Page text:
Federating more than 80 European and international research institutions, the Human Brain Project is planned to last ten years (2013-2023). The cost is estimated at 1.19 billion euros. The project will also associate some important North American and Japanese partners. It will be coordinated at the Ecole Polytechnique Fédérale de Lausanne (EPFL) in Switzerland, by neuroscientist Henry Markram with co-directors Karlheinz Meier of Heidelberg University, Germany, and Richard Frackowiak of Centre Hospitalier Universitaire Vaudois (CHUV) and the University of Lausanne (UNIL).

Canada’s role in this international project is through Dr. Alan Evans of the Montreal Neurological Institute (MNI) at McGill University. His group has developed a high-performance computational platform for neuroscience (CBRAIN) and multi-site databasing technologies that will be used to assemble brain imaging data across the HBP. He is also collaborating with European scientists on the creation of ultra high-resolution 3D brain maps. «This ambitious project will integrate data across all scales, from molecules to whole-brain organization. It will have profound implications for our understanding of brain development in children and normal brain function, as well as for combatting brain disorders such as Alzheimer’s Disease,» said Dr. Evans. “The MNI’s pioneering work on brain imaging technology has led to significant advances in our understanding of the brain and neurological disorders,” says Dr. Guy Rouleau, Director of the MNI. “I am proud that our expertise is a key contributor to this international program focused on improving quality of life worldwide.”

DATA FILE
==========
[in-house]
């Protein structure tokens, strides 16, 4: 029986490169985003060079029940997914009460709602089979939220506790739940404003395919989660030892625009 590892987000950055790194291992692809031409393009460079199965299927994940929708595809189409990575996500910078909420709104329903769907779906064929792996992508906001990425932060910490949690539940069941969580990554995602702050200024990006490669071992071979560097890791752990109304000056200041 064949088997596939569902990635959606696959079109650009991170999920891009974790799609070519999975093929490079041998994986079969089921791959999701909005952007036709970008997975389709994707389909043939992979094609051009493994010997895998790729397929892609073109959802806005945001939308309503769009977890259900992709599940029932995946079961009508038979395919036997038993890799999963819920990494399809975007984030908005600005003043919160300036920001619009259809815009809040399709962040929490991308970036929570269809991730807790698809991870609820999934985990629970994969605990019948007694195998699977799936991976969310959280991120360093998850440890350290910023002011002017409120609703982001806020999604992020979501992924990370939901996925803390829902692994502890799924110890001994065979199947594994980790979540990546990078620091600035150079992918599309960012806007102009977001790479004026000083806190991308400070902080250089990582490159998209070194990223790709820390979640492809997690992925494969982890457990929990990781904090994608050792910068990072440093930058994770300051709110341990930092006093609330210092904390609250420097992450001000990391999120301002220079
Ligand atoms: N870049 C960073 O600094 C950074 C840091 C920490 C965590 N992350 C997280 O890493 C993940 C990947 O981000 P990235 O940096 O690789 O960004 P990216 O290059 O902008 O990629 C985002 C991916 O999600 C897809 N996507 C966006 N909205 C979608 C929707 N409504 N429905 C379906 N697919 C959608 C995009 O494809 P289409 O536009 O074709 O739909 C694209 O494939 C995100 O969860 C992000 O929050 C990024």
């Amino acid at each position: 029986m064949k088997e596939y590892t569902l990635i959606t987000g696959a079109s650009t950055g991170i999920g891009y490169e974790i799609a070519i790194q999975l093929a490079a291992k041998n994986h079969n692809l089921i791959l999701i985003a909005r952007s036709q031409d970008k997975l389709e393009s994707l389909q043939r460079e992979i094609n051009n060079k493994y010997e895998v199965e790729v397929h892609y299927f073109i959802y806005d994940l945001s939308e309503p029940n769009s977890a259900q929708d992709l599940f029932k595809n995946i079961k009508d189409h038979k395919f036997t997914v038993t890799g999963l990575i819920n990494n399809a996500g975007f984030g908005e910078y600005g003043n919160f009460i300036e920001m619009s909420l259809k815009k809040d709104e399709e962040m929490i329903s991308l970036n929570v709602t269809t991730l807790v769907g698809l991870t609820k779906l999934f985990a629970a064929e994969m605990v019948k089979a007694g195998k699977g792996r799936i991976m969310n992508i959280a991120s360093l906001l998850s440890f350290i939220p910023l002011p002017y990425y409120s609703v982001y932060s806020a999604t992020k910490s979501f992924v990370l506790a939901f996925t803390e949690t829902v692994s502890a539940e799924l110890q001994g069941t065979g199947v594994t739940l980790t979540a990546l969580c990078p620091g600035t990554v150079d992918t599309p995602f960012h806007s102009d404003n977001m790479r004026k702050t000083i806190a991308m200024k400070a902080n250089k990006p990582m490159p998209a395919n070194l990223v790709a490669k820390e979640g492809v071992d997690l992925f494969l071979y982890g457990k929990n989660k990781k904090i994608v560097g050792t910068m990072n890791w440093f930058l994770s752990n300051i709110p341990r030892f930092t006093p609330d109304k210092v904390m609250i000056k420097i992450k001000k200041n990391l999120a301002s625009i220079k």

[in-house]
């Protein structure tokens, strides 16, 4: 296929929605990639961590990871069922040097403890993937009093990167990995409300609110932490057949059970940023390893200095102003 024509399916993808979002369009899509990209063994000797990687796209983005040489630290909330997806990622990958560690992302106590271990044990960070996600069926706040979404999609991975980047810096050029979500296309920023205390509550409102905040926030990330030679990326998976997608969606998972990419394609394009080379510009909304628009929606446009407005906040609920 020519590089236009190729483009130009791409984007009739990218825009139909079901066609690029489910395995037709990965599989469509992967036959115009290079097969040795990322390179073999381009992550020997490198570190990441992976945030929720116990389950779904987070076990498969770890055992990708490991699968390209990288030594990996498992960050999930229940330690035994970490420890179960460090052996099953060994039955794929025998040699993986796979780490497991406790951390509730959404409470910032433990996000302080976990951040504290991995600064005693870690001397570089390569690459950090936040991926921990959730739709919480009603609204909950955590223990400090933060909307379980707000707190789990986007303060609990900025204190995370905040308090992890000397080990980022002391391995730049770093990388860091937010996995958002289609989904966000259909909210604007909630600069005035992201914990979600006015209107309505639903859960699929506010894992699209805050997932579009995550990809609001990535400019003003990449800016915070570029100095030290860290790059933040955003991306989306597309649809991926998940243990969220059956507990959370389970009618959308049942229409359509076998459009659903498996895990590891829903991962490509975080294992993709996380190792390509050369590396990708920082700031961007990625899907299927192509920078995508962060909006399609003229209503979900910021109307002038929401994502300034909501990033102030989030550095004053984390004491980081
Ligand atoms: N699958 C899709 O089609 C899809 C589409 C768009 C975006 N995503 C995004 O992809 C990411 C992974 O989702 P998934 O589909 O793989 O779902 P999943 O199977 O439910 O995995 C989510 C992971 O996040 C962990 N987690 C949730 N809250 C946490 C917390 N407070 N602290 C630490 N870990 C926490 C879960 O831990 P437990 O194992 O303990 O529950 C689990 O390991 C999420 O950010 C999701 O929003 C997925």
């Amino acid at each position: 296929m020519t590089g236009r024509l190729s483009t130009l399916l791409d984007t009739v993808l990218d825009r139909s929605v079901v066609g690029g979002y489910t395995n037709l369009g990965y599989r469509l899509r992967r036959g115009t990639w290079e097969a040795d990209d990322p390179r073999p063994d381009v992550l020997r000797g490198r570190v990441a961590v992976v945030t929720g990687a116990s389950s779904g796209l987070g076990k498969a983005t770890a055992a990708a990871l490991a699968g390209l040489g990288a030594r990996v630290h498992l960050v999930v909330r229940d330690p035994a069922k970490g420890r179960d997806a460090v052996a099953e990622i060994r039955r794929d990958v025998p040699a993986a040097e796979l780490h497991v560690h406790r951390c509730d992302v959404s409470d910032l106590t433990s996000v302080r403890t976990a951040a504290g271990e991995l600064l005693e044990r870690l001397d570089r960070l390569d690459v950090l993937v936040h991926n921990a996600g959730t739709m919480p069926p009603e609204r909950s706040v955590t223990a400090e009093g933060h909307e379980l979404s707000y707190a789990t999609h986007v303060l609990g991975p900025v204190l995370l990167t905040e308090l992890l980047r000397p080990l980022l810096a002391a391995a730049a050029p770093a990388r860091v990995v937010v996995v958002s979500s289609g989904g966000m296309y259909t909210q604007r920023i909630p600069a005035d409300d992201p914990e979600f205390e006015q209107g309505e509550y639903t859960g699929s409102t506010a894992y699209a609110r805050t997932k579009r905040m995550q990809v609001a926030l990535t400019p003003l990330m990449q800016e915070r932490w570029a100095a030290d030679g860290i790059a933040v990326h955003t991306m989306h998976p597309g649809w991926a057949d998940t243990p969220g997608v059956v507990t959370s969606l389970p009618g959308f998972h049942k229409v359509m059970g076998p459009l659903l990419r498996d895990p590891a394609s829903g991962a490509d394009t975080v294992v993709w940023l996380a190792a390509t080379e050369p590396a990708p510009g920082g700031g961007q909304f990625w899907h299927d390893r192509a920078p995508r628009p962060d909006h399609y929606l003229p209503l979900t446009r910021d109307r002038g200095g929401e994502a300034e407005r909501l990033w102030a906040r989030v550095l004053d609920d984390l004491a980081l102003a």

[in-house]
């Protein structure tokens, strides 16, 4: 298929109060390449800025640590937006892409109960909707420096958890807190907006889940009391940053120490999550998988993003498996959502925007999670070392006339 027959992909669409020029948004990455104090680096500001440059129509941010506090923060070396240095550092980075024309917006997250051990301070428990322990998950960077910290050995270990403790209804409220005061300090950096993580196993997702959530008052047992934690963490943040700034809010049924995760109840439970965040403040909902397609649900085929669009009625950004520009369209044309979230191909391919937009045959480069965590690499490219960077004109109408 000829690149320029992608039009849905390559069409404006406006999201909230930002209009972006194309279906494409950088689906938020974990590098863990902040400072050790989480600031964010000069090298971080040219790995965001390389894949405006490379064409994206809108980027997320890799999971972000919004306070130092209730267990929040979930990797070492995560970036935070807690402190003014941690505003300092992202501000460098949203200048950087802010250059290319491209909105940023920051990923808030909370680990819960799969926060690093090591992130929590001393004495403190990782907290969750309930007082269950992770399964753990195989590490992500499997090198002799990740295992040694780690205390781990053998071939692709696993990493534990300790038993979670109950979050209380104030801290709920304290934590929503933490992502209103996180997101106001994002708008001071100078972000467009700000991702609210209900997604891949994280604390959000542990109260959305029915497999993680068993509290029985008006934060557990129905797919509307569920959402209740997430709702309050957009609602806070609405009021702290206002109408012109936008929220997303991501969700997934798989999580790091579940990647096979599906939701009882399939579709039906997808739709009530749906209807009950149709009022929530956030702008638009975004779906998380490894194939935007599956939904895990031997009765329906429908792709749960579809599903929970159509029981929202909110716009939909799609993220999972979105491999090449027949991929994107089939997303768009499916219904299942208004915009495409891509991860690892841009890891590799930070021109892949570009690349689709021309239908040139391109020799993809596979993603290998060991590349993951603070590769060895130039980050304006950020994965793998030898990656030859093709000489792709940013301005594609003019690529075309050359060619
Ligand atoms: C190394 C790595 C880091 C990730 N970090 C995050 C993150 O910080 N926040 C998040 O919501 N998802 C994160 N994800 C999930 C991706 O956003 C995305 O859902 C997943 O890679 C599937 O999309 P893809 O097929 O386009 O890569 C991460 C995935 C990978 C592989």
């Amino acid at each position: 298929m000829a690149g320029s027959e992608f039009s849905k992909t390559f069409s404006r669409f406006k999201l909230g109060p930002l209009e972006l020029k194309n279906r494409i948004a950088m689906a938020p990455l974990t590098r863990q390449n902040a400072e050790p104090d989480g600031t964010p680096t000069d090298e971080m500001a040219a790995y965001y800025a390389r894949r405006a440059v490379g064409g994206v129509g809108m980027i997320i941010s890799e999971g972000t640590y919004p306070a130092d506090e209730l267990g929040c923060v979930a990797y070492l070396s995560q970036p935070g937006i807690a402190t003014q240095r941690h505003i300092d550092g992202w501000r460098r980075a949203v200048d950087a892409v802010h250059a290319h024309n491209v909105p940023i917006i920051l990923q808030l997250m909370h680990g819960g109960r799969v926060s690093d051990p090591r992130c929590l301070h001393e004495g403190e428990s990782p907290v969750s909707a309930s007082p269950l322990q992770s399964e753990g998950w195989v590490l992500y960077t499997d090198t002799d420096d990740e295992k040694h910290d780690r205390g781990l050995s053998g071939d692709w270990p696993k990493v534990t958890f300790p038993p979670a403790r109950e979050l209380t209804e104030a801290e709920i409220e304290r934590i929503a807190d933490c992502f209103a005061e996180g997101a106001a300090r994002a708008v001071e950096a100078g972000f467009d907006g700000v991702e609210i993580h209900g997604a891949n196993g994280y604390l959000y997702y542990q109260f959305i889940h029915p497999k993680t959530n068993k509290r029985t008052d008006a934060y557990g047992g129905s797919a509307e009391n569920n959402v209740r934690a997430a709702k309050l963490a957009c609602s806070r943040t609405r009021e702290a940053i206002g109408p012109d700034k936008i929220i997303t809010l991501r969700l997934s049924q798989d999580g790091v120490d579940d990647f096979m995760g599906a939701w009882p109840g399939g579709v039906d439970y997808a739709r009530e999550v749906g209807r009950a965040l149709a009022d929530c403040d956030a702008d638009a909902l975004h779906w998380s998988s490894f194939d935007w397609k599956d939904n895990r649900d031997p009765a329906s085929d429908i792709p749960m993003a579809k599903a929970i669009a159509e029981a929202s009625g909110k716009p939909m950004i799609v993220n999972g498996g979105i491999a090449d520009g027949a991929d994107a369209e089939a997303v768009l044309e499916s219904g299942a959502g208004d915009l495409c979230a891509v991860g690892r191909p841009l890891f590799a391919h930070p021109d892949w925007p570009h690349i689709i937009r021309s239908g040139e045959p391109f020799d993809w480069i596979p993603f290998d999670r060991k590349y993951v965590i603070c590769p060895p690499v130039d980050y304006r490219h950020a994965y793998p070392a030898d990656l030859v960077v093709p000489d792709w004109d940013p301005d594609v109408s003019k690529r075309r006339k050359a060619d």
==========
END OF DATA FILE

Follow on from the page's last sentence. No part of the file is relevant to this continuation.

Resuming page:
“The Canadian Institutes of Health Research (CIHR) is delighted to acknowledge the outstanding contributions of Dr. Evans and his team. Their work on the CBRAIN infrastructure and this leading-edge HBP will allow the integration of Canadian neuroscientists into an eventual global brain project,” said Dr. Anthony Phillips, Scientific Director for the CIHR Institute of Neurosciences, Mental Health and Addiction. “Congratulations to the Canadian and European researchers who will be working collaboratively towards the same goal which is to provide insights into neuroscience that will ultimately improve people’s health.”